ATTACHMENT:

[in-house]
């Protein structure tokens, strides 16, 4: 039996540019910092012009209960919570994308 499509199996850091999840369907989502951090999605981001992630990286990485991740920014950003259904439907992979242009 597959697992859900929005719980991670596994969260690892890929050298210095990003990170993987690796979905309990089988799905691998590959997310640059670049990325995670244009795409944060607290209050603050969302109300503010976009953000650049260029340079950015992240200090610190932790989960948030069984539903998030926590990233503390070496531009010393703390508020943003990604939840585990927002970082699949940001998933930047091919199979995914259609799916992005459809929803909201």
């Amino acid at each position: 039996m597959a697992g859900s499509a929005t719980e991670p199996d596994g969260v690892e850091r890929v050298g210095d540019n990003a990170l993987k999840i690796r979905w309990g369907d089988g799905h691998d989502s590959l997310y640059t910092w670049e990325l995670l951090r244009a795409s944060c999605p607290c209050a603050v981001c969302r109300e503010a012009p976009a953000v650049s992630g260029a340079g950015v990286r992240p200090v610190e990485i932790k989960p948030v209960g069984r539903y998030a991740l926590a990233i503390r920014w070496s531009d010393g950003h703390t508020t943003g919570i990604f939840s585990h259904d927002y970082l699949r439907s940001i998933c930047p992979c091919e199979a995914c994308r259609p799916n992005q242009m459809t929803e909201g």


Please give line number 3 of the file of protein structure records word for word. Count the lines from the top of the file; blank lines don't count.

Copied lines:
């Amino acid at each position: 039996m597959a697992g859900s499509a929005t719980e991670p199996d596994g969260v690892e850091r890929v050298g210095d540019n990003a990170l993987k999840i690796r979905w309990g369907d089988g799905h691998d989502s590959l997310y640059t910092w670049e990325l995670l951090r244009a795409s944060c999605p607290c209050a603050v981001c969302r109300e503010a012009p976009a953000v650049s992630g260029a340079g950015v990286r992240p200090v610190e990485i932790k989960p948030v209960g069984r539903y998030a991740l926590a990233i503390r920014w070496s531009d010393g950003h703390t508020t943003g919570i990604f939840s585990h259904d927002y970082l699949r439907s940001i998933c930047p992979c091919e199979a995914c994308r259609p799916n992005q242009m459809t929803e909201g």